By Robert Nelb ’08 

If there is an Achilles’ heel in Barack Obama’s rock star presidential campaign, it’s health care. Poll after poll shows that health care reform is one of the top issues on voters’ minds, but poll after poll gives Hillary Clinton, not Obama, a double-digit edge on her perceived ability to carry out this job.

On the surface, Obama and Clinton’s health plans are not that different. Both shy away from a (more efficient) single-payer system, and choose, instead, to expand existing programs while creating new options. In both cases, a new public health insurance plan, like Medicare, would be made available as an option for more affordable, higher-quality health care that would not discriminate based on pre-existing conditions. While not perfect, these policies are a major improvement over Republican plans, and they offer the potential to be stepping stones for future reform.

Looking at the details, however, Hillary Clinton’s health-reform plan is objectively better. The key difference is a requirement for everyone to have health insurance, a mandate which will ensure that everyone is covered and will help lower premiums for families who already have health insurance. Like it or not, without this mandate for coverage, Barack Obama’s plan is estimated to leave about 15 million Americans uninsured.

Last month, Obama tried to defend the lack of a health insurance mandate with an unconvincing comparison to the inefficacy of car insurance mandates. But just because a law doesn’t work perfectly doesn’t mean that it shouldn’t exist in the first place. Meanwhile, he still hasn’t changed the section on his Web site that states “My plan begins by covering every American.” Hopefully, he will get some help from his health policy advisors before the Republican flip-flop machine comes knocking. The Clinton machine already has.

Last Tuesday, after a sobering second-place finish in New Hampshire, Obama changed his tune. Indeed, he was the one who found his voice. Instead of continuing to distinguish himself from the other Democratic candidates on his policy positions (the intricacies of which will likely be obfuscated by Congress anyway), he focused on his unique potential to build the kind of movement that’s needed for broad-sweeping change. “All the candidates in this race share these goals,” he said, “but the reason that our campaign is different … is because it’s not just about what I will do as president. It is also about what you, the people who love this country … can do to change it.”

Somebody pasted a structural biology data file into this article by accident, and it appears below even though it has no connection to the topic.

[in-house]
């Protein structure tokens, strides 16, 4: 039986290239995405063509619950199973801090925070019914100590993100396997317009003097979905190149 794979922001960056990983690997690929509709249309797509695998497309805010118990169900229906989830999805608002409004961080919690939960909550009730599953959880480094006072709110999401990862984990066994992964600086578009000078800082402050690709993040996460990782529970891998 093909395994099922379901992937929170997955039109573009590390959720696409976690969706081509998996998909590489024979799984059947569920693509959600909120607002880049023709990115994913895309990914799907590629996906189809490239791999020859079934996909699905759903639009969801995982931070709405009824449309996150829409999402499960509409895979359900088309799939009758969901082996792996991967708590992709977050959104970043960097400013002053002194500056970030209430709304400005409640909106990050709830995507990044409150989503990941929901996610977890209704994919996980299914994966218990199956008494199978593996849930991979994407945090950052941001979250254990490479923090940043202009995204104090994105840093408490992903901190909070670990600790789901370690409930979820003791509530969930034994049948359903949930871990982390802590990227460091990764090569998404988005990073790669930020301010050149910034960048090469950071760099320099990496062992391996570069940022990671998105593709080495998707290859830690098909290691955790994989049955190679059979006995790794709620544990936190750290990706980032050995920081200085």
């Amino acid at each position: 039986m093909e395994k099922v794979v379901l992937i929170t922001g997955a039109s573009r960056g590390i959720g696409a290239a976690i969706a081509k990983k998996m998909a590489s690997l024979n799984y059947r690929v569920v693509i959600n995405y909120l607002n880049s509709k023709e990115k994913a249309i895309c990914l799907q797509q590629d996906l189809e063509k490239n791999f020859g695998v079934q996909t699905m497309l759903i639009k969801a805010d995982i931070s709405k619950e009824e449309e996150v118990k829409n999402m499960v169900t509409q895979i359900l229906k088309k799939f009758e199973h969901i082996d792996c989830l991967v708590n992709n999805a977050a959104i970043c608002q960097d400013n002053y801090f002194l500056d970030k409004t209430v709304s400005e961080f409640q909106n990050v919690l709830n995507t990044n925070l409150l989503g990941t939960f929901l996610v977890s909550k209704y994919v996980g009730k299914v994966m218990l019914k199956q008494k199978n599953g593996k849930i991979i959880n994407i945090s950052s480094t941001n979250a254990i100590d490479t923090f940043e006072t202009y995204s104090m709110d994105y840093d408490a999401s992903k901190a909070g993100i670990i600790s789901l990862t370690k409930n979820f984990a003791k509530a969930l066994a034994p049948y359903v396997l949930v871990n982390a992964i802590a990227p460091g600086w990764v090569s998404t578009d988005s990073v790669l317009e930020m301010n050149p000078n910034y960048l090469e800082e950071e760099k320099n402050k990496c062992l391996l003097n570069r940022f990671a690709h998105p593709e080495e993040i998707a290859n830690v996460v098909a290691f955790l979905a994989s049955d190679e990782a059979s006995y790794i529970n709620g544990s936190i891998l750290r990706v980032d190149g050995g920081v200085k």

I listened to his speech in person in Nashua, N.H., and I admit it was electrifying. For all my wonkish concerns about the lack of mandates in his health plan, I could not help but get a chill down my spine when he responded to Hillary’s remarks that he was peddling false hopes with the bold claim that “there is nothing false about hope.” How can you say no to idealism?

History, as Glenn Hurowitz noted correctly in the News yesterday, may give us some cause to doubt. “Yes we can” does not always translate into “Yes we will.” Sixteen years ago, Bill Clinton energized his audiences just like Obama; but in the end, he failed to deliver. Indeed, nowhere was this more apparent than then failed attempts at universal health care in the 1990s.

So, perhaps ironically, the Clintons have been arguing that Hillary is better suited to turn rhetoric into action. I appreciate the argument, but I’m not convinced. Does her failure to secure universal health care then make it inevitable that she’ll succeed this time around? If anything, her years in Washington have only garnered her more enemies, which will limit her ability to win the election in November and bring in the kind of Democratic majority that’s needed to actually pass comprehensive health reform.

Obama may be a blank slate in Washington, but with this blank slate comes a real potential to bring the kind of new majority that can get comprehensive health legislation passed. Moreover, his extensive experience in organizing may be just what we need to bring together the many interest groups in our broken health care system. Policies are only as good as the ability to implement them — here, contrary to what the pundits say, I think Obama has the upper hand.

The rest of the primary campaign won’t be easy, and it certainly will become more bitter in the weeks ahead. When any politician is peddling for votes, it is hard to trust what they say about their policy proposals.

But there’s something about Obama that gives me faith — his campaign is not about him, it’s about us. Together, we can hold him to his promise to cover every American, and we can create a new majority for progressive change. You can’t say no to that.